“What we’re trying to do with this piece of legislation is minimize the downside risk for the State,” she said.

Tarr noted that recent oil finds like Smith Bay are far from existing infrastructure and, if developed, represent a significant liability to the State under current law, especially at low prices.

In a statement directed at House Resources, the Alaska Oil and Gas Association (AOGA) wrote,

We encourage committee members to view this bill through the lens of what will benefit the State the most in the long run: more oil production, more investment in Alaska’s oil fields, and more economic activity throughout the state. HB 111, as written, will not achieve any of those things, and jeopardizes recent gains like the first oil production increase in 14 years, billions of dollars of new investment in Alaska’s oil patch, and optimism about exciting new oil fields with billions of barrels of potential.

Bill Introduction Prompts Objection on House Floor

The formal introduction of HB 111 became contentious in its own right.

The House Resources Committee is listed as the bill sponsor, drawing an objection from former House Resources Chair Dave Talerico (R-Healy).

Talerico cited a statute (AS 24.08.060) that requires committee bills to be introduced “with the concurrence of a majority of the active members of the committee[.]”

Tarr did provide House Speaker Bryce Edgmon (D-Dillingham) with a list of House Resources members supporting committee sponsorship, a list that constitutes a majority of the committee.

Based on that list, Edgmon ruled that the statute had not been violated.

Talerico’s objection seemed primarily to be a reaction to the new House majority exercising its power through committee chairmanship.

“I just don’t feel that it’s appropriate to arrive at committee concurrence without speaking to all committee members,” Talerico protested on the House floor.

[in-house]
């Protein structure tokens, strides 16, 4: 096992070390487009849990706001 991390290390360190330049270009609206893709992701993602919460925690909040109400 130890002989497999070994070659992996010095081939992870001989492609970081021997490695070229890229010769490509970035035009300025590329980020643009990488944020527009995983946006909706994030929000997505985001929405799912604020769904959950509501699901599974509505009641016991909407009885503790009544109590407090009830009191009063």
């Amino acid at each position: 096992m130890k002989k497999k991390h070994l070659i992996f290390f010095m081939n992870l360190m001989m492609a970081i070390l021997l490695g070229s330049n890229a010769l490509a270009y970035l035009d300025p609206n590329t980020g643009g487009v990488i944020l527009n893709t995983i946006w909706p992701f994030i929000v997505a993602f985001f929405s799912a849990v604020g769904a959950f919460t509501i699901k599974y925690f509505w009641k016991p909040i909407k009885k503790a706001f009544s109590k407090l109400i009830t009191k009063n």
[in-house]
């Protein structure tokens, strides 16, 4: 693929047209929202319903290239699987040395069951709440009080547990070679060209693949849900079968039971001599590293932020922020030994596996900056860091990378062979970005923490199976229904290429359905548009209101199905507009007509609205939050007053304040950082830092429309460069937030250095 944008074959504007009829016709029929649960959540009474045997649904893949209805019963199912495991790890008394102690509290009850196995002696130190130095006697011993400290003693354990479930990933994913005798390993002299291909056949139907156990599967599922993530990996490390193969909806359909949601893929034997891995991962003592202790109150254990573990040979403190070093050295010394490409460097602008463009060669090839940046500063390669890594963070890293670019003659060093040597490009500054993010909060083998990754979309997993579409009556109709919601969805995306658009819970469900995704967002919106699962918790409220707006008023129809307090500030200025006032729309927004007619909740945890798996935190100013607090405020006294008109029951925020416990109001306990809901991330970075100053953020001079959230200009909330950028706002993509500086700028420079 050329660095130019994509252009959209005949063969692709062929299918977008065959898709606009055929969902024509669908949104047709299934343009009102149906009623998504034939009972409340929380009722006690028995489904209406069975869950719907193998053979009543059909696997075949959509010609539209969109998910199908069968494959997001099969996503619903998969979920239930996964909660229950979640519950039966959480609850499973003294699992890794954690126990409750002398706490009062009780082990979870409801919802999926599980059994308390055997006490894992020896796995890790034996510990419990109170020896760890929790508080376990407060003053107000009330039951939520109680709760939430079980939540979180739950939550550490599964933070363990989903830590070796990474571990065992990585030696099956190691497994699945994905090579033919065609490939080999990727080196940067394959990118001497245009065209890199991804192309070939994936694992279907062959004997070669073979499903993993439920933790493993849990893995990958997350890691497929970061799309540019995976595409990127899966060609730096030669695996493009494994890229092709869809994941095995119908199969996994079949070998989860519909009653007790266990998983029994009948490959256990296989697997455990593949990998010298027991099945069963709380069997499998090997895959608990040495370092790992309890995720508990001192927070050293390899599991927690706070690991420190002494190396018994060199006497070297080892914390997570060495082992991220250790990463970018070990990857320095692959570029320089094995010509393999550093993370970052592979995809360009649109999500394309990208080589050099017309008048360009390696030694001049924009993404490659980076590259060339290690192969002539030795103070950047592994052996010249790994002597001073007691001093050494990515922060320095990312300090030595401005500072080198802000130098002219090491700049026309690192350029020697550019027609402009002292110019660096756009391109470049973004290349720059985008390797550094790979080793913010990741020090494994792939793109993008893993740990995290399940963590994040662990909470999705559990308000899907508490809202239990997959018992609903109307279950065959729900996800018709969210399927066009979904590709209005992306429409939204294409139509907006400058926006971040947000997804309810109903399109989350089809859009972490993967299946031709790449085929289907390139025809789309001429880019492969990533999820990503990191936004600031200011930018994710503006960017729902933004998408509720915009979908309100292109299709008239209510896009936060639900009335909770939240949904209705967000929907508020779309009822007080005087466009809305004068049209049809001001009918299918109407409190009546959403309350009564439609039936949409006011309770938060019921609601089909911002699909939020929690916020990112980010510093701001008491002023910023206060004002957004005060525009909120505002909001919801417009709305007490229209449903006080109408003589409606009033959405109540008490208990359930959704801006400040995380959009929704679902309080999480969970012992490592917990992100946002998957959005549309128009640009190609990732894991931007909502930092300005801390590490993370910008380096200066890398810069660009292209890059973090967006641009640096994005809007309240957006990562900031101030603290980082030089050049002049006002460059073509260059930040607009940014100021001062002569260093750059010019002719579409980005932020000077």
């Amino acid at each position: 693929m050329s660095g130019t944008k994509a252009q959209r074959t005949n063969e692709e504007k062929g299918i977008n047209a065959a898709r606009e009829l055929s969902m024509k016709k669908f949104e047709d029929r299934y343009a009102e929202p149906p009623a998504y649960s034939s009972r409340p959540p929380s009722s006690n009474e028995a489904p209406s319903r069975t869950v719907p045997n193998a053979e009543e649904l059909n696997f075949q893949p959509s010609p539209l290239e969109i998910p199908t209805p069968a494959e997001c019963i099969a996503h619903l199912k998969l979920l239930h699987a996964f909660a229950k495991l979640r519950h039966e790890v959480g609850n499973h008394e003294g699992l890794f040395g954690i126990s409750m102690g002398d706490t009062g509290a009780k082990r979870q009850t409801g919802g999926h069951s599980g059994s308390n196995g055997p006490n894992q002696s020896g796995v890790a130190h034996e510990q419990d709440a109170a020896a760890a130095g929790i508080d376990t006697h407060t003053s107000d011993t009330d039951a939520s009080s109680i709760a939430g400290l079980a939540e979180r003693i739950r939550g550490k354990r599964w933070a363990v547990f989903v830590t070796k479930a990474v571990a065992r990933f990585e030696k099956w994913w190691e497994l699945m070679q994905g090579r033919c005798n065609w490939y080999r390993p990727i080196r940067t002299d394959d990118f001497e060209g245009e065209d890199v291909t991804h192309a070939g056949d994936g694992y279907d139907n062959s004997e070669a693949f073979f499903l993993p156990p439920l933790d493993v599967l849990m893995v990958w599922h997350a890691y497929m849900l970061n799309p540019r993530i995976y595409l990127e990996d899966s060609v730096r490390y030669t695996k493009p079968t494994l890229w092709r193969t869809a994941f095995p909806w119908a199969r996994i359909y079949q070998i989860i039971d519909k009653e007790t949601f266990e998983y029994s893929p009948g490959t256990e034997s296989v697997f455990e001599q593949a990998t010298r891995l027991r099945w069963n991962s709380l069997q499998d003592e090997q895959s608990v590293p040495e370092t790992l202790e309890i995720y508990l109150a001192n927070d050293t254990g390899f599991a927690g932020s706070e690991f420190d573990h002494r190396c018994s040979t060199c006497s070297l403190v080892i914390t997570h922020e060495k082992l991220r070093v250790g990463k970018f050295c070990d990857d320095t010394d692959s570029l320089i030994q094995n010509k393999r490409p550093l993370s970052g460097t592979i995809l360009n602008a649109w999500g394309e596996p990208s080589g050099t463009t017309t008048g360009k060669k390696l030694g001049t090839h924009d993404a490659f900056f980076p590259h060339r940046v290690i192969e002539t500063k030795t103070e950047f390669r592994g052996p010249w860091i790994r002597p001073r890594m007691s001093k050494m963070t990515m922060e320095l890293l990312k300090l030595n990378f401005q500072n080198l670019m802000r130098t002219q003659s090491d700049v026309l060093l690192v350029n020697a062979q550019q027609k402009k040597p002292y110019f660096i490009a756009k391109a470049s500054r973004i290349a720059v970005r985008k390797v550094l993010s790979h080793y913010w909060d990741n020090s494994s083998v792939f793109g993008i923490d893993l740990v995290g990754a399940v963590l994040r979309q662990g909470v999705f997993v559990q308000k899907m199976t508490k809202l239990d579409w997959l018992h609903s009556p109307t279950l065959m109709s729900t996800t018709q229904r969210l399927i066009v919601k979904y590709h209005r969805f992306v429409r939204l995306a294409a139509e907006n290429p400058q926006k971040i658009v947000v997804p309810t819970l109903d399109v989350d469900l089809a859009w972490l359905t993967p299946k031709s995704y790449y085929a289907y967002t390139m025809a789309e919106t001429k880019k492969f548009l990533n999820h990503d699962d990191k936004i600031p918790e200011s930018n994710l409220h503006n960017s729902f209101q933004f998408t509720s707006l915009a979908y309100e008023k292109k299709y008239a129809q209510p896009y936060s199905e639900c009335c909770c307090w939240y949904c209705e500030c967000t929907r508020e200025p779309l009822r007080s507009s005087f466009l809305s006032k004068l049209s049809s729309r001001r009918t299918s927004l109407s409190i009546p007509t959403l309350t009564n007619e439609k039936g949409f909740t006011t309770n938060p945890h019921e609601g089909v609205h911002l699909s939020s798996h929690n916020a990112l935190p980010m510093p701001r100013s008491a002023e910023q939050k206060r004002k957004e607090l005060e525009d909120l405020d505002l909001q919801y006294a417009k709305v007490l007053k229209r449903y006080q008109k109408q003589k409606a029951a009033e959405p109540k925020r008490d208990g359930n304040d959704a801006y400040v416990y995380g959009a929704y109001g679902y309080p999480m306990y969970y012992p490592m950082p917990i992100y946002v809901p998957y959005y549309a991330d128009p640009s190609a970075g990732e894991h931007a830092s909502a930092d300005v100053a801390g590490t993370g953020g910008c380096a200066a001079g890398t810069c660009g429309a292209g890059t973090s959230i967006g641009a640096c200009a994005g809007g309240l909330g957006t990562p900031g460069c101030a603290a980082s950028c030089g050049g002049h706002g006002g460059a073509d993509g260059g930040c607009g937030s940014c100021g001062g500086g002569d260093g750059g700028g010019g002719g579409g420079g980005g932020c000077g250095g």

Every House minority member who sits on House Resources rose to affirm they had not been consulted about the bill.

“I have not given permission to put my name on this bill,” said Rep. DeLena Johnson (R-Greater Palmer). “My name will be on the letterhead. My name will be associated with this bill in perpetuity.”

“This is not a transparent action,” Johnson concluded.

“At no time was this bill brought before us,” Rep. Chris Birch (R-Anchorage) agreed. “If it’s a committee bill, you can strike my name.”

Birch said that majority members of House Resources appeared to have held a “secret meeting,” prompting former House Speaker Mike Chenault (R-Nikiski) to suggest an illegal vote had been taken.

Birch and House Majority Leader Charisse Millett noted that Alaska Dispatch News reporter Nat Herz tweeted portions of HB 111 more than an hour before the bill was introduced and minority members had seen it.

“That is what we are objecting to,” Millett told Edgmon.

Rep. Gara: Republicans “Now Outraged About Things They Did Before”

Josephson responded that the former majority caucus routinely introduced bills with committee sponsorship without consulting minority members.

“It was sort of standard operating procedure,” he said.

“For 25 years… they have done exactly what they’re complaining about today,” Rep. Les Gara (D-Anchorage) echoed, speaking of the new Republican minority. “The members here who were here last year did exactly what they’re complaining about today.”

Gara rattled off a list of procedural resolutions introduced during the last two legislatures with House Resources sponsorship, including when Talerico controlled the committee.

“They are now outraged about things they did before,” Gara said of the minority.

He noted that legislative rules are guided by the customs, rules, and precedents of prior legislatures.

Josephson said that it will be apparent through legislative action and press coverage whether minority members support HB 111 or not.

The House upheld Edgmon’s ruling on a 23-15 vote. Wasilla Representatives David Eastman (R) and Colleen Sullivan-Leonard (R) joined House majority members in support.

The floor debate and subsequent press conference delayed the start of a House Resources meeting and limited HB 111’s first hearing to seven minutes. Most of that time was spent dealing with freshman members’ procedural questions and objections.

“I think the ruling of our Speaker was proper,” Josephson told the committee.

Trying to address the concerns of minority members at the press conference, Tarr assured them, “We consider this just a starting point. We plan to have many, many hearings.”

She advised House Resources members to “rest up” while they can.

The next hearing on HB 111 is scheduled for Monday afternoon.